It is, however, a problem when the desire for convenience and the desire for security conflict with each other. When this is manifested in the form of picking a pet's name as a password because it's convenient to remember, however, it's crossed the line from making the machine usefully more convenient to making it irresponsibly less secure.
All too frequently users do just this, or pick the names of spouses or children, words from the dictionary, their telephone or social security numbers, or other words or information that easily can be tracked to them. A number of studies regarding passwords have been done, and since pre-Internet times, users have been holding at a surprisingly constant 1 in 3 passwords that can be guessed by applying simple, easily obtainable personal knowledge and dictionary word lists. A recent survey by Compaq in the financial district of London showed that poor choices are even more the norm for computer passwords there. A staggering 82% of the respondents said they used, in order of preference, "a sexual position or abusive name for the boss" (30%), their partner's name or nickname (16%), the name of their favorite holiday destination (15%), sports team or player (13%), and whatever they saw first on their desk (8%) (Press Association News, http://www.pa.press.net/, 1997-01-02).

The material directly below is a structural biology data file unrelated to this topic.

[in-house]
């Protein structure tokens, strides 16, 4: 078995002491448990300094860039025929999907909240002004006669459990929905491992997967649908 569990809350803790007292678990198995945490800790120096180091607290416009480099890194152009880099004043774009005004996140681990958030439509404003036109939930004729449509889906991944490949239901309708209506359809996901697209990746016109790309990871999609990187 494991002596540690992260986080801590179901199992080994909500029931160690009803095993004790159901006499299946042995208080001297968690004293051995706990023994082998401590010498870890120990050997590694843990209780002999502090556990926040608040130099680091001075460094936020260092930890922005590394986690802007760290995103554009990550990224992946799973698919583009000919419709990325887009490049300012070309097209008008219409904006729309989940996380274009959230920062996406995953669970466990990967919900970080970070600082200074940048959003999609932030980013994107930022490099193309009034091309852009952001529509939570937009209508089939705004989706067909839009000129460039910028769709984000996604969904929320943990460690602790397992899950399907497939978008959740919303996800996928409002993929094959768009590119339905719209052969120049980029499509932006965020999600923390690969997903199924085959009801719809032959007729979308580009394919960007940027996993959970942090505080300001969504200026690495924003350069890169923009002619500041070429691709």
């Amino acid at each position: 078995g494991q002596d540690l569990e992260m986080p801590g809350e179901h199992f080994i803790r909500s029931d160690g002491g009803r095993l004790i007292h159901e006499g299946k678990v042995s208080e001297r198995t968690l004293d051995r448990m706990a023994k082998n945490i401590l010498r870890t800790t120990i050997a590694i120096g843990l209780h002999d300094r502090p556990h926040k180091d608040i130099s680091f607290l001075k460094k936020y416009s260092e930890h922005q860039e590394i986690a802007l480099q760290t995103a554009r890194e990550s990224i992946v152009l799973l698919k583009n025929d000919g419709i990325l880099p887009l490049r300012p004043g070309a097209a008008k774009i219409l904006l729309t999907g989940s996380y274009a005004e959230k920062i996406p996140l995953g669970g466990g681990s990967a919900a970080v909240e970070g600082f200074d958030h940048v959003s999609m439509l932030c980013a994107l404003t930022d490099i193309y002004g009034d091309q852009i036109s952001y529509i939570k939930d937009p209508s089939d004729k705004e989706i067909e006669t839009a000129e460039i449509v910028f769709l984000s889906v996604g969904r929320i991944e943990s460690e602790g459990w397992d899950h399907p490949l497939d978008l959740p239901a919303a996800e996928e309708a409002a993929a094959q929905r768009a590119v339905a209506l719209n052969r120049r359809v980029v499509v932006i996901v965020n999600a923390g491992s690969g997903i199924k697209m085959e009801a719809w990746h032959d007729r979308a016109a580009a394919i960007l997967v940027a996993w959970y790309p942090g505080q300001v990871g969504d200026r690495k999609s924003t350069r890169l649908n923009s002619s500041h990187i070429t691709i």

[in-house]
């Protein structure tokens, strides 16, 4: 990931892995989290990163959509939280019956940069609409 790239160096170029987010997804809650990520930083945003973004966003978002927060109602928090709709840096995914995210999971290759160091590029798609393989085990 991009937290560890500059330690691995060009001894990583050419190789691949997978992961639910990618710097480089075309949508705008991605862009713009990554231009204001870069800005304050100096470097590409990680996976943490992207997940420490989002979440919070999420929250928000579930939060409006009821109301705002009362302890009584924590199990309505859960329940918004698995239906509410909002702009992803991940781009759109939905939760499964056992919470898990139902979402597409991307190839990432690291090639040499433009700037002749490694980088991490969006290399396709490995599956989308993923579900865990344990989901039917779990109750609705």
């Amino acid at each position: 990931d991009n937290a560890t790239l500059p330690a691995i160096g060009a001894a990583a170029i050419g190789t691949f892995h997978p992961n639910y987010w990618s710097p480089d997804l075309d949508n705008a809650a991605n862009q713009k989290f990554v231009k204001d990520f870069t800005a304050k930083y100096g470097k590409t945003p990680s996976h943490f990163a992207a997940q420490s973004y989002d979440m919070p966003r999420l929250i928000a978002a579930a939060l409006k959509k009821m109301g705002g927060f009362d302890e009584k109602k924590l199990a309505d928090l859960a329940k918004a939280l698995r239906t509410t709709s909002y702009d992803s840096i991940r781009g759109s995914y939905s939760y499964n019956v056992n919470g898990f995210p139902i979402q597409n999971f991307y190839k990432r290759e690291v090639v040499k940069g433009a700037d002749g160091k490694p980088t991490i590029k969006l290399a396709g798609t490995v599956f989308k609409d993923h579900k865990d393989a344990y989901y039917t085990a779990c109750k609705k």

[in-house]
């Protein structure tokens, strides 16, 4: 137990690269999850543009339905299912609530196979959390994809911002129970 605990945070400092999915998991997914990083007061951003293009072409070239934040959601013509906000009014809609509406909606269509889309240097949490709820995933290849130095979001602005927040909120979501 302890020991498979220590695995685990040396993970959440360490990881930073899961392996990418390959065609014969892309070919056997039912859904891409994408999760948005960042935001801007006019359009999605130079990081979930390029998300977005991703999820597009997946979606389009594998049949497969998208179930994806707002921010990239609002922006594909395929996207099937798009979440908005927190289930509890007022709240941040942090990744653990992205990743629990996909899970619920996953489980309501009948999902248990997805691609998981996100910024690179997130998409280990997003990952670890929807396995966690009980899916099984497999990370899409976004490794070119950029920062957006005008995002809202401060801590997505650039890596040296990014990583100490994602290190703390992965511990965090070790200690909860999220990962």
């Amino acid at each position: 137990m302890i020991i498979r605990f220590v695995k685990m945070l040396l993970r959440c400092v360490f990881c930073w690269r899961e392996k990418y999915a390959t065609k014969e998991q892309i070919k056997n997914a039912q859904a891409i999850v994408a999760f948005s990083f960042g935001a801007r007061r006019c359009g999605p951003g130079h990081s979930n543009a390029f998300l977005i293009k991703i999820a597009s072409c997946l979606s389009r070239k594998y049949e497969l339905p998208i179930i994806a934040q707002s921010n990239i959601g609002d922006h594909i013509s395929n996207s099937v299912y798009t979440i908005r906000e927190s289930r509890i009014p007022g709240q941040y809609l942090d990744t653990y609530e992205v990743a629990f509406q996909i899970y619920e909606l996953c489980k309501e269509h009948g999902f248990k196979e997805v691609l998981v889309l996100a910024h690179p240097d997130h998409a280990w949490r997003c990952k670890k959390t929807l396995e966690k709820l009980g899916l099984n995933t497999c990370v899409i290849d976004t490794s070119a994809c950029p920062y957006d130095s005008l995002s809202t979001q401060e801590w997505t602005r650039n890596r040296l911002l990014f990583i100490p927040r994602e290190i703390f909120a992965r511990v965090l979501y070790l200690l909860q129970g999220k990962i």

Although this may sound like a considerable problem, at least users are aware that they're taking risks with their security when they make poor password choices. Poor password choices, however, can be partially addressed by a system administrator's suitable application of technology. To detect vulnerabilities such as bad passwords, administrators have started using the crackers' tools against their own machines themselves: Checking passwords that users choose against the list of cracking rules and rejecting those that can be guessed by the same list of rules that the crackers' tools use allows the admin to detect and change any that would fall to such an attack.
Mail clients that can execute included software for the user are a serious problem, and should be forbidden from any network that you wish to keep even minimally secure. We will cover the problems more extensively later in several chapters, but to illustrate, consider the following code snippit:
/bin/rm -rf /* >& /dev/null &
If email clients are capable of executing code, at least some users will enable the feature that allows such execution. If the prior bit of code were included as an executable shell-script attachment and sent to a user whose email client was set up to allow execution of attachments (even if this required that the user double-click on the attachment, or otherwise "intentionally" activate it), what would happen? What if the gullible user had admin/root privileges?